This is the third article in my series about Trusts.
In my first two articles about trusts we covered the basics of Trusts, “We’re All Going to Die, But Your Money Doesn’t Have To,” and the difference between Wills and Probate, “Wills – What You Never, Ever Want to Do!” If you haven’t read those articles, I suggest that you read those first.
There’s a cliche in finance that goes, “if you don’t tell your money were to go, you’ll wonder where it went.” I’m here to tell you, if you don’t spend the time setting up where your money goes after you pass away, the people that you love the most will wonder where it all went.
Most people tell themselves that one day they’ll get around to putting a Trust together, but never get around to it because, they don’t know where to start, it’s scary doing something they’ve never done before, and don’t know where to start…. don’t be one of those people!
Here’s what you need to know about different types of Trusts to protect yourself and the people you care about.
What you need to know about Trusts
I’m going to show you the basics you need to know about what to do to set up a Trusts.
- The two most common Trust you need to know about
- What type of Trust is right for you?
- The average cost with setting up a trust.
- Common mistakes when setting up a trust.
Let’s get started.
Most Common Types of Trusts
There are two types of trusts you need to know about when starting out with estate planning, Revocable Trusts and Irrevocable Trusts. Are there more Trusts than these? Yes, the other Trusts you may have heard of are: Asset Protection Trusts, Charitable Remainder Trusts, or Testamentary Trusts. I’ve dealt with all of these, but the only ones you need to worry about when you’re starting out are Revocable and Irrevocable Trusts.
A Revocable Trust is a trust that you can change or cancel at any time. This type of Trust is often used to avoid probate and also to help during times of illness or if you get disabled. Since you can change or cancel a Revocable Trust at any time, they are easy to manage.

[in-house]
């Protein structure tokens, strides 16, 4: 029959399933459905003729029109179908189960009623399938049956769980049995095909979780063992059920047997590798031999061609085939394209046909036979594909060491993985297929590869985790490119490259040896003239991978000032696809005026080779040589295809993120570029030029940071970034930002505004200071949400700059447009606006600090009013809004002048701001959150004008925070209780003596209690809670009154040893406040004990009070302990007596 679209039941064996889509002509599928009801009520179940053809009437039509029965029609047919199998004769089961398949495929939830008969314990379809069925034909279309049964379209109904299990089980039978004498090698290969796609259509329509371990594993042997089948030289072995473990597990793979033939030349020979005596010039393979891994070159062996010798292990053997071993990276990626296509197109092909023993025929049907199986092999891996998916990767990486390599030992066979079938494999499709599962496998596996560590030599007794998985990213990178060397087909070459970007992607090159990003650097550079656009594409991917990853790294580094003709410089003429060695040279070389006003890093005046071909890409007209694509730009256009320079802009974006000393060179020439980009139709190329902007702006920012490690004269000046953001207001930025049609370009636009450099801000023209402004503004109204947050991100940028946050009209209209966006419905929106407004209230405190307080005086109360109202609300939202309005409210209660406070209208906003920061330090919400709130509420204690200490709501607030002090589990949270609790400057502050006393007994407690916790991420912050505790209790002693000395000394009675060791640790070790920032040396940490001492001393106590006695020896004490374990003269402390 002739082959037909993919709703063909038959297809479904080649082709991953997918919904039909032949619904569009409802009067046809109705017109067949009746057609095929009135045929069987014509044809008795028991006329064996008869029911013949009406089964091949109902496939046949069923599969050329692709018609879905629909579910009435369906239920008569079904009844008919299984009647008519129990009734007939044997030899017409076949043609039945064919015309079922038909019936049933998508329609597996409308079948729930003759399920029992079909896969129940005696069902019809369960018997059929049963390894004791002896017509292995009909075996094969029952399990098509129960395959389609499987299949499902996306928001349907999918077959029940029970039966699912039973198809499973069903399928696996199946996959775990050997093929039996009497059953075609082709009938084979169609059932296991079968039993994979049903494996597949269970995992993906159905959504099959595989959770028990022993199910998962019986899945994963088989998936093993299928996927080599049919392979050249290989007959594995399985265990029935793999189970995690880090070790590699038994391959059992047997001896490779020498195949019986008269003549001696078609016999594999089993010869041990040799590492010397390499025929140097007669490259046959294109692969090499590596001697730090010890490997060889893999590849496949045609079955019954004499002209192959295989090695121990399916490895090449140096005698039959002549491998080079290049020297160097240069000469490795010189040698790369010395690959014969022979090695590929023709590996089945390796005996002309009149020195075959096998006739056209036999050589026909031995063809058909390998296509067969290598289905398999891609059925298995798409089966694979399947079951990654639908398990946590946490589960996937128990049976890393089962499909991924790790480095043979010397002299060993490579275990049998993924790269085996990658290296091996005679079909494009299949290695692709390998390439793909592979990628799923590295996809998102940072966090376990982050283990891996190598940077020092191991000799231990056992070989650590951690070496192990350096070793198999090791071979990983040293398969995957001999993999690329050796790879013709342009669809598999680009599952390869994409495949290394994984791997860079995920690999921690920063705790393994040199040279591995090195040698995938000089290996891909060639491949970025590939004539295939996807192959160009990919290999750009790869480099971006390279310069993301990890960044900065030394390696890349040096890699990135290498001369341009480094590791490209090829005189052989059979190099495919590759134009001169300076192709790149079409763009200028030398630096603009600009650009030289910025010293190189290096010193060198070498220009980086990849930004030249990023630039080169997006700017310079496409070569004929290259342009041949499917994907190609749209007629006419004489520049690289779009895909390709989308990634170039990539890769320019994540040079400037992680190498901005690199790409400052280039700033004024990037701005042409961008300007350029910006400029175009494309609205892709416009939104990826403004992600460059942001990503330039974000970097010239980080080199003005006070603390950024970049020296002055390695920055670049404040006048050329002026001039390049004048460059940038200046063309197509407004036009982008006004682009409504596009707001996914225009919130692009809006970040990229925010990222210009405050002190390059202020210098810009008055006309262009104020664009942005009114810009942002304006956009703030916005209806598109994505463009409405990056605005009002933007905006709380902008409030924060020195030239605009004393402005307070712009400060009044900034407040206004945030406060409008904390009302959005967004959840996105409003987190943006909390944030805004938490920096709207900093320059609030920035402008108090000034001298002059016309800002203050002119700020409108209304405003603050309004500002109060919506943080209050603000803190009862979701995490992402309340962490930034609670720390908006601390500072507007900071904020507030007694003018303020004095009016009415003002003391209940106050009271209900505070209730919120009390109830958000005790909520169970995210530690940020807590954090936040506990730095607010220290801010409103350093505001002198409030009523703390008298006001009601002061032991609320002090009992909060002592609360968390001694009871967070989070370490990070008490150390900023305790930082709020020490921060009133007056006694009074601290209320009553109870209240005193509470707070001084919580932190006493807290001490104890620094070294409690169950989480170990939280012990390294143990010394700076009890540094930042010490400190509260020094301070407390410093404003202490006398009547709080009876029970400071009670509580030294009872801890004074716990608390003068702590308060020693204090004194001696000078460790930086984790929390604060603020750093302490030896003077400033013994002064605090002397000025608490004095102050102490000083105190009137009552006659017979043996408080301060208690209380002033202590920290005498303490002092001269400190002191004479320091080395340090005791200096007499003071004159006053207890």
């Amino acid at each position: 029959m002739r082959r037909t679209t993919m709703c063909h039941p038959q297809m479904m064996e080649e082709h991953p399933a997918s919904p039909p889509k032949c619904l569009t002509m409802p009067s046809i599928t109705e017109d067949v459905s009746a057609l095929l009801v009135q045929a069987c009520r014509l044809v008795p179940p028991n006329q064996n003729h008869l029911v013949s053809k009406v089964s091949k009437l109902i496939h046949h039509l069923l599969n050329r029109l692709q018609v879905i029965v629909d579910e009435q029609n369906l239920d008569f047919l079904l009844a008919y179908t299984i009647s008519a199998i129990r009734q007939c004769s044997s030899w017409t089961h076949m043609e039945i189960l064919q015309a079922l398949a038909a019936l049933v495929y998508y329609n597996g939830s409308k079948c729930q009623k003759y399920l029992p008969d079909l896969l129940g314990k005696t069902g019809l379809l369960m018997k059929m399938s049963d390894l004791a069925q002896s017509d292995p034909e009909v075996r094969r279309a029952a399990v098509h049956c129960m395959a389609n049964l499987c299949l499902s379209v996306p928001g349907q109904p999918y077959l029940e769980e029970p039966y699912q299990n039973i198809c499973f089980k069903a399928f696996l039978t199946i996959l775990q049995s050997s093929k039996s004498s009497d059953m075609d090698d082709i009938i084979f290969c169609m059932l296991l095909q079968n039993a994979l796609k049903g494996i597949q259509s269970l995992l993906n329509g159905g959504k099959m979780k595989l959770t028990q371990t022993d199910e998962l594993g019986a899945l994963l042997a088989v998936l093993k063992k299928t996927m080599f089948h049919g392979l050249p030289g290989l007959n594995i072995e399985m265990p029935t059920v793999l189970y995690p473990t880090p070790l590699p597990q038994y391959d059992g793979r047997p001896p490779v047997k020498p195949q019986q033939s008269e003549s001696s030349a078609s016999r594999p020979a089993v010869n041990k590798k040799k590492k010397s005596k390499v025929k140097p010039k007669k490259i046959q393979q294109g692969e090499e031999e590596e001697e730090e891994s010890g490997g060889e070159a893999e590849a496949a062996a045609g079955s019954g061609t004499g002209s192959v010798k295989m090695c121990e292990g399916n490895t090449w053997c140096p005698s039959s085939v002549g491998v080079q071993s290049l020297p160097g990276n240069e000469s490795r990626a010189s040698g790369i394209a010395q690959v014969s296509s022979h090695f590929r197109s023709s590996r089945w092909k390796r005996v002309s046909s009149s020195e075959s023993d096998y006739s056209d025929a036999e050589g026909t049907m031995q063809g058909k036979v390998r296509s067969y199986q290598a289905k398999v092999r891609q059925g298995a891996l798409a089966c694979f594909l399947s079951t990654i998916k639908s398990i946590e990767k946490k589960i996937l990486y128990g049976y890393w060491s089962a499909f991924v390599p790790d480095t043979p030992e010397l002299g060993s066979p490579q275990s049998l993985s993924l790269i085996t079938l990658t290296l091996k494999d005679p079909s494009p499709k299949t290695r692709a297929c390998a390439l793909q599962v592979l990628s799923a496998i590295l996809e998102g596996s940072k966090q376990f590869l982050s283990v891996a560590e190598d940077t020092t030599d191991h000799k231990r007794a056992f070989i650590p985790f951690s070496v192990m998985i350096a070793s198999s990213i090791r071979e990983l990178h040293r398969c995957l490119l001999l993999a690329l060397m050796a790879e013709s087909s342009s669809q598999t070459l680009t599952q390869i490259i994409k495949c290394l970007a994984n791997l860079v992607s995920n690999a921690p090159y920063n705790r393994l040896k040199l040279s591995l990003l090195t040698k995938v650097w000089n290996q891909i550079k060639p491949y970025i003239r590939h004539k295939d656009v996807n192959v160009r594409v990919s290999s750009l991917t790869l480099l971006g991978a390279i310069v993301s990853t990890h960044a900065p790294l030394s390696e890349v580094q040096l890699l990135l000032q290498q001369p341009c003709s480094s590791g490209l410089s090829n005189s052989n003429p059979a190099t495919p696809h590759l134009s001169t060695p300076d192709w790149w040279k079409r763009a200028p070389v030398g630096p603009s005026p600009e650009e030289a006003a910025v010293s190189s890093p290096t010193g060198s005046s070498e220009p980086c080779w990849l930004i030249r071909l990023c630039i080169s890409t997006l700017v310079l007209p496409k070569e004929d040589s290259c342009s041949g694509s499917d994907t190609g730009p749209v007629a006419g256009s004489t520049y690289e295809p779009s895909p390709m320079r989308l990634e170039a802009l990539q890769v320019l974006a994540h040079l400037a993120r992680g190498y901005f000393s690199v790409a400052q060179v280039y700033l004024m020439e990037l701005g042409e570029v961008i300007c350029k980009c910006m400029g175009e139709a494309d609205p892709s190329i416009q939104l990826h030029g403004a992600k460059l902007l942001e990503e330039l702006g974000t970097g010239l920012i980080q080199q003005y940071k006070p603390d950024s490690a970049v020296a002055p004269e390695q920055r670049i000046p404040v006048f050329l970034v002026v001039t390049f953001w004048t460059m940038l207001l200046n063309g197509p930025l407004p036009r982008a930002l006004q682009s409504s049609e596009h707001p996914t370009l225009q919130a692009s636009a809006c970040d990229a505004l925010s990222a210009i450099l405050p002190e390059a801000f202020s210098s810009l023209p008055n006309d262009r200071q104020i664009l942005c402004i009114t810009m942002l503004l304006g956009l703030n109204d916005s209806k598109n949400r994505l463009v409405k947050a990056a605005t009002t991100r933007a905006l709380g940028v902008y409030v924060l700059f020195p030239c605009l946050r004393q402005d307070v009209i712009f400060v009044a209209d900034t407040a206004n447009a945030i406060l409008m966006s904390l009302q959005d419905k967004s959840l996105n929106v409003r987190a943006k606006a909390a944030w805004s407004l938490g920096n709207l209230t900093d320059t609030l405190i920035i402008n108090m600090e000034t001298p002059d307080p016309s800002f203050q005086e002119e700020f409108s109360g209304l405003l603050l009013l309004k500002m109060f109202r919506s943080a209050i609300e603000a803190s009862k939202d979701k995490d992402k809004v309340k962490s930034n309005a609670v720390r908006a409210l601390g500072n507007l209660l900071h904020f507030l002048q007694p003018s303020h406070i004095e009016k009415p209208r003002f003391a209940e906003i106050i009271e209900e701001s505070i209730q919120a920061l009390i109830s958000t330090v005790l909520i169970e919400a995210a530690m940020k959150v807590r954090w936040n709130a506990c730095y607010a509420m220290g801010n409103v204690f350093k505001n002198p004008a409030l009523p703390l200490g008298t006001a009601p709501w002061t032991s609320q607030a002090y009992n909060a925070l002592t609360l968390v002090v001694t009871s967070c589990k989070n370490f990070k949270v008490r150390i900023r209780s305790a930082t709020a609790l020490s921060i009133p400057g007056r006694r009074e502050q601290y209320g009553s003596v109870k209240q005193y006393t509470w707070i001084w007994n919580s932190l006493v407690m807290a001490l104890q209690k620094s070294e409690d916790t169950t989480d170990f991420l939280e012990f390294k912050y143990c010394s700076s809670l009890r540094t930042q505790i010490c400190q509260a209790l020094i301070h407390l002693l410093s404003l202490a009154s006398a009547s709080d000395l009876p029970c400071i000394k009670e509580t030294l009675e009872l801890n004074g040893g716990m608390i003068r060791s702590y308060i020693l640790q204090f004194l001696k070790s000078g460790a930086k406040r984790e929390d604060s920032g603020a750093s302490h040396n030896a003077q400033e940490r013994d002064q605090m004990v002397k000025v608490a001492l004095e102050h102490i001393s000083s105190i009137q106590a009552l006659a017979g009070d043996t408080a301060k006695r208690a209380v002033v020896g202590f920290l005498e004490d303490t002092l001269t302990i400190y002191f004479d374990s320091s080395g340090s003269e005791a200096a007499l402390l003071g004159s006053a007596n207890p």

You can add or remove beneficiaries as you see fit. You can change the assets or money you give your beneficiary when you pass away (i.e., if one of your beneficiaries piss you off, you can kick them out.) If you have young children, a Revocable Trust helps you put guardianship in place for your kids, so you can control who takes care of them if something happens to you, instead of the state (and as your kids grow older, you can change the who the guardian is.) Also, most Revocable Trusts don’t pay tax.
Since Revocable Trusts are so flexible, they are the #1 most created Trust people set up when creating their first Trust.
An irrevocable trust is a trust that you cannot change or cancel once it is created, unless you get permission from the beneficiaries or a court order. This means that Irrevocable Trusts are not flexible. This type of trust is often used to protect assets from creditors and lawsuits. Also, Irrevocable Trusts usually pay tax at the Trust Tax Rate, which are much higher than individual tax rates. All Revocable Trusts become Irrevocable when the Grantor (creator) passes away.
Which Type of Trust is Right for You?
As I mentioned earlier, the #1 most common Trust people set up are Revocable Trusts. However, to be sure it will ultimately depend on your individual circumstances. If you’re concerned about probate, guardianship, and how your assets will be divided for your beneficiaries, a revocable trust is the way to go. If you are concerned about creditors or lawsuits, an irrevocable trust may be a better option. It’s best to consult with an Estate Planning Attorney first.
Who Can Help Setup a Trust?
A trust should be set up by an estate planning attorney. There are some DIY Living Trust websites out there, but I don’t recommend them. Trust and Estate Planning Law is determined by the State you live in (not by the Federal government). In order to make sure your Trust is set up the right way, you must go to an Estate Planning Attorney licensed in your state.
What Are the Costs to Setup a Trust?
The average cost of setting up a basic Living Trust in Nevada ranges from $2,000 to $5,000. The cost depends on the caliber of the Attorney, how long they’ve been in business, and how thorough they are.
Keep in mind that Estate Planning Attorneys are just like everyone else. Some suck. Many are average. And very few are pristine. The great ones know there worth, and they charge accordingly.
Here are two Estate Planning Attorneys I have worked with in Nevada, that I recommend:
Note: I do not receive any referral or sponsorship fee for recommending these Estate Planning Attorneys. I am recommending them based on the experience I’ve had working with both of them over many years in Nevada.